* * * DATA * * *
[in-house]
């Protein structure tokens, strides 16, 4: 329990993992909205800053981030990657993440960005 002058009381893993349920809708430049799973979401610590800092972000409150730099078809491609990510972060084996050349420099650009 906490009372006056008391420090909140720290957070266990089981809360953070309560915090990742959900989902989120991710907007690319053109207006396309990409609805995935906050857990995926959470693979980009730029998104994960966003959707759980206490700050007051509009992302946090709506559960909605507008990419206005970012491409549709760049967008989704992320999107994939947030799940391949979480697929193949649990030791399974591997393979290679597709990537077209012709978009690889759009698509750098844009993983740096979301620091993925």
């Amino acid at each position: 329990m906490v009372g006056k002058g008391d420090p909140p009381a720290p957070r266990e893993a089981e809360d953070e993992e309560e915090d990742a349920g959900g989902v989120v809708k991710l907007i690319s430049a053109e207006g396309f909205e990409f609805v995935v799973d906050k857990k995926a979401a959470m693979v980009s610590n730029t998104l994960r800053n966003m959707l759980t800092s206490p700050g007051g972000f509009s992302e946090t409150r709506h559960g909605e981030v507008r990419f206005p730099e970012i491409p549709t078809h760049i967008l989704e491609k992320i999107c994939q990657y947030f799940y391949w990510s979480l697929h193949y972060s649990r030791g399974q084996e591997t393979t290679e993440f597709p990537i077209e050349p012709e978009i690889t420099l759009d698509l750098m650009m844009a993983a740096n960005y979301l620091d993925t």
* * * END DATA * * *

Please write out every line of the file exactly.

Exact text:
[in-house]
């Protein structure tokens, strides 16, 4: 329990993992909205800053981030990657993440960005 002058009381893993349920809708430049799973979401610590800092972000409150730099078809491609990510972060084996050349420099650009 906490009372006056008391420090909140720290957070266990089981809360953070309560915090990742959900989902989120991710907007690319053109207006396309990409609805995935906050857990995926959470693979980009730029998104994960966003959707759980206490700050007051509009992302946090709506559960909605507008990419206005970012491409549709760049967008989704992320999107994939947030799940391949979480697929193949649990030791399974591997393979290679597709990537077209012709978009690889759009698509750098844009993983740096979301620091993925």
């Amino acid at each position: 329990m906490v009372g006056k002058g008391d420090p909140p009381a720290p957070r266990e893993a089981e809360d953070e993992e309560e915090d990742a349920g959900g989902v989120v809708k991710l907007i690319s430049a053109e207006g396309f909205e990409f609805v995935v799973d906050k857990k995926a979401a959470m693979v980009s610590n730029t998104l994960r800053n966003m959707l759980t800092s206490p700050g007051g972000f509009s992302e946090t409150r709506h559960g909605e981030v507008r990419f206005p730099e970012i491409p549709t078809h760049i967008l989704e491609k992320i999107c994939q990657y947030f799940y391949w990510s979480l697929h193949y972060s649990r030791g399974q084996e591997t393979t290679e993440f597709p990537i077209e050349p012709e978009i690889t420099l759009d698509l750098m650009m844009a993983a740096n960005y979301l620091d993925t």